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Wednesday, March 26, 2014
The honorable lives of Gerald R. Ford and James Cannon
7:30 PM -  8:30 PM
A conversation about Gerald R. Ford an Honorable Life by James Cannon; featuring Jim and Scott Cannon

James Cannon's new book, Gerald R. Ford: An Honorable Life, was released posthumously in May 2013 during President Ford's centennial year. Cannon, who served as Ford's White House domestic policy adviser, presents a comprehensive narrative account of the life of Gerald Ford, from Ford's humble background in Grand Rapids, Michigan, to his career in Congress and his short but astonishing presidency.

Join us as we welcome James Cannon's sons, Scott--who contributed an Afterword to the book--and Jim in a conversation moderated by Ford School of Public Policy Professor Barry Rabe on Gerald R. Ford: An Honorable Life.

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Tuesday, March 25, 2014
The Future of Detroit Urban Governance
4:00 PM -  5:30 PM
Policy Talks @ the Ford School with Kevyn Orr
Kevyn Orr

Join CLOSUP and the Gerald R. Ford School of Public Policy for a Policy Talks @ the Ford School lecture featuring Kevyn Orr, one year after the start of his appointment as Emergency Manager of the City of Detroit.

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Wednesday, March 19, 2014
Lessons from Youngstown – Planning for a Smaller, Greener City
4:00 PM -  5:30 PM
Center for Local, State, and Urban Policy (CLOSUP) Lecture Series

A panel presentation moderated by Margaret Dewar, Professor, Urban and Regional Planning, University of Michigan.

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Wednesday, February 12, 2014
Transformation of America's metropolitan area economies: Lessons from four decades
4:00 PM -  5:30 PM
George Fulton

A CLOSUP lecture by George Fulton, Director, Research Seminar in Quantitative Economics, Department of Economics and Research Professor at the Institute for Research on Labor, Employment, and the Economy at the University of Michigan.

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Monday, January 13, 2014
A vote of 'No Confidence'?
12:00 PM -  1:00 PM
Why Local Governments Take Action in Response to Shale Gas Development

Susan Christopherson is a Professor in the Department of City and Regional Planning at Cornell University. She is a geographer whose career has been based on commitment to the integration of scholarly work and public engagement. Her research interests are diverse, but focus on political-economic policy, especially its spatial dimensions. Much of her research is comparative and she has published a series of articles and a book on how different market governance regimes influence regional development and labor market policies.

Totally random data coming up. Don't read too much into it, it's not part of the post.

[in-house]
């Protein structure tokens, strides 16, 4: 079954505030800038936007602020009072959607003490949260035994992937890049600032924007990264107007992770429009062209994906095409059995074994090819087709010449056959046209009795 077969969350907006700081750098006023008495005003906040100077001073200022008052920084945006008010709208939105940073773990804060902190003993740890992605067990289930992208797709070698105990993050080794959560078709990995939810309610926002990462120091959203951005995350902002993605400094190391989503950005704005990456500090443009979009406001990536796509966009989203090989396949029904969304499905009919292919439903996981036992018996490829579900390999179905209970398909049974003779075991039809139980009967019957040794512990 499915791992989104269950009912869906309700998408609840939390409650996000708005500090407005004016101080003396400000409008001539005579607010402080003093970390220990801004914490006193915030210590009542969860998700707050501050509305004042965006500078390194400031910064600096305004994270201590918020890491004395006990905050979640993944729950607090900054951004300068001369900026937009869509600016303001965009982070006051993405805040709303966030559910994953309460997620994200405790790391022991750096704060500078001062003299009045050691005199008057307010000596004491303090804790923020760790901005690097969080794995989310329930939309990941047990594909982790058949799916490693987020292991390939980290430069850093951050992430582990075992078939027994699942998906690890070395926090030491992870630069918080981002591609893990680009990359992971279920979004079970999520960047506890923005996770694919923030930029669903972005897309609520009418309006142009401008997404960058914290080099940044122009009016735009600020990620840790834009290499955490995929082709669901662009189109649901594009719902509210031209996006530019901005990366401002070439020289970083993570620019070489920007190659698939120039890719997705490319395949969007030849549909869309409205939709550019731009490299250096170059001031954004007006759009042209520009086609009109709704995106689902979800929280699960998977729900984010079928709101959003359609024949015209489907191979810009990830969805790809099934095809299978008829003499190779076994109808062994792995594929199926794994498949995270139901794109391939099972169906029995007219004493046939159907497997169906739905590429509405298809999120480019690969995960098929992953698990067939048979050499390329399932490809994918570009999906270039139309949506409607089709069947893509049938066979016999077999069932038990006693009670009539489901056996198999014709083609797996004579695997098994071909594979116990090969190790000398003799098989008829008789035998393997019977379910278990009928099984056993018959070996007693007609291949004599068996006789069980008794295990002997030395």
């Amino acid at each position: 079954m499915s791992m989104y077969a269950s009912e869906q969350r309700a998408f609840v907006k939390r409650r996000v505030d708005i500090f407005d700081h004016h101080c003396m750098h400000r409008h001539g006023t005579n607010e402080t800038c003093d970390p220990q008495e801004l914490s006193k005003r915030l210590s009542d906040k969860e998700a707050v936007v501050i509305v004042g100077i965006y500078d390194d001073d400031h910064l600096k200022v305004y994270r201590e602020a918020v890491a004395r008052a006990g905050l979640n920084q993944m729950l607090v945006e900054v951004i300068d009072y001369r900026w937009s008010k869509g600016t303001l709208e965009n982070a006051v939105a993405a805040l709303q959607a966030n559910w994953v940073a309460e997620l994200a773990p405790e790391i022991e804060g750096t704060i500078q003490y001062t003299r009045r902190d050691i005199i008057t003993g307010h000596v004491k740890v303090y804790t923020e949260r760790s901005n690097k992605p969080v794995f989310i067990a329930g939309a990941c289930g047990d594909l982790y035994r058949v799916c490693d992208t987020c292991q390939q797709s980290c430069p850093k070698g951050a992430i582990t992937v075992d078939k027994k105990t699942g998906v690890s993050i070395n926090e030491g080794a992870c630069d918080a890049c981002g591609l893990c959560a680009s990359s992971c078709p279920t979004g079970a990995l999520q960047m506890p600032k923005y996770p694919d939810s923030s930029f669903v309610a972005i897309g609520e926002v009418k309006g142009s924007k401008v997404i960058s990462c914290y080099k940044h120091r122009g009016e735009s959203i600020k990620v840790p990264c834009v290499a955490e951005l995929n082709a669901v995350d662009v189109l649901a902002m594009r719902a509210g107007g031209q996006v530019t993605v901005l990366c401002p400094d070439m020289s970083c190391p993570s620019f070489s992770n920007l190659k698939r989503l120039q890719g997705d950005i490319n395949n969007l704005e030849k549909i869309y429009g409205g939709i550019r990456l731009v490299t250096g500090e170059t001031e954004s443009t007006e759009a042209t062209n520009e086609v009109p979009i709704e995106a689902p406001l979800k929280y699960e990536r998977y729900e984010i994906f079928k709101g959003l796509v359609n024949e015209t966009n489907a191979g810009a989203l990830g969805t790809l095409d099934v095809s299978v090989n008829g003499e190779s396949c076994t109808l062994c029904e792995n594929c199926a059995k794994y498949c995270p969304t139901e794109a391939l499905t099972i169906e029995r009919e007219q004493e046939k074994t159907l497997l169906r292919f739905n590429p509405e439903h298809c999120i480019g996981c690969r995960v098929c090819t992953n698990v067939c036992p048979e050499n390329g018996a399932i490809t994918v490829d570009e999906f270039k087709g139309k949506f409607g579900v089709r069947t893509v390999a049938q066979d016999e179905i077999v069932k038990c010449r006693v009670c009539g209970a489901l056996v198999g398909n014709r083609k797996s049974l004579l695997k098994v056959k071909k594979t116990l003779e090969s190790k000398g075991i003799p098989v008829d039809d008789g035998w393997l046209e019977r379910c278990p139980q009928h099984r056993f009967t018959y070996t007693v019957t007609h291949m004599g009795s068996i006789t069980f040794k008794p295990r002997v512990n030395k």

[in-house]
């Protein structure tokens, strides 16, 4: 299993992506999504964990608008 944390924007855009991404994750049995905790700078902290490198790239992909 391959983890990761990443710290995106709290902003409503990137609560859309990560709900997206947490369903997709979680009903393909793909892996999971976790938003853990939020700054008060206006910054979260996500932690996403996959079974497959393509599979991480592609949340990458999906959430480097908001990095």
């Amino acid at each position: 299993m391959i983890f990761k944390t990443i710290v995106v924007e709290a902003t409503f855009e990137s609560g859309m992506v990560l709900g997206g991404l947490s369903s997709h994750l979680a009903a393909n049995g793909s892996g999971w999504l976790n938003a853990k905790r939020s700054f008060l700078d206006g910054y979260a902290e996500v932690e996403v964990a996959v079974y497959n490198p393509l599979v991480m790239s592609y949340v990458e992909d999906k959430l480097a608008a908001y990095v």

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Wednesday, December 04, 2013
Using information disclosure to achieve policy goals: How experience with the Toxics Release Inventory can inform action on shale gas fracking
10:00 AM - 11:30 AM

Kraft's research interests focus on U.S. environmental policy and politics, and his most recent project dealt with the impact of information disclosure programs on corporate environmental performance in the United States. This research was funded by the National Science Foundation and was the focus of the book, Coming Clean, co-authored with Mark Stephan and Troy Abel; the book won the 2012 Lynton K. Caldwell Award from the American Political Science Association.

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Monday, October 07, 2013
Til death do us part: Seeking an end to America's turbulent love affair with the cigarette
4:00 PM -  5:30 PM
Kenneth E. Warner

The anti-smoking campaign has been arguably the most effective public health initiative in the U.S. in the past half century. Still, smoking remains the nation's leading cause of preventable disease and premature death. This presentation will review the policy measures that have contributed to the successes of tobacco control, noting the central role of state and local policies.

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Wednesday, September 25, 2013
The political feasibility of a Revenue-Neutral Carbon Tax
11:30 AM -  1:00 PM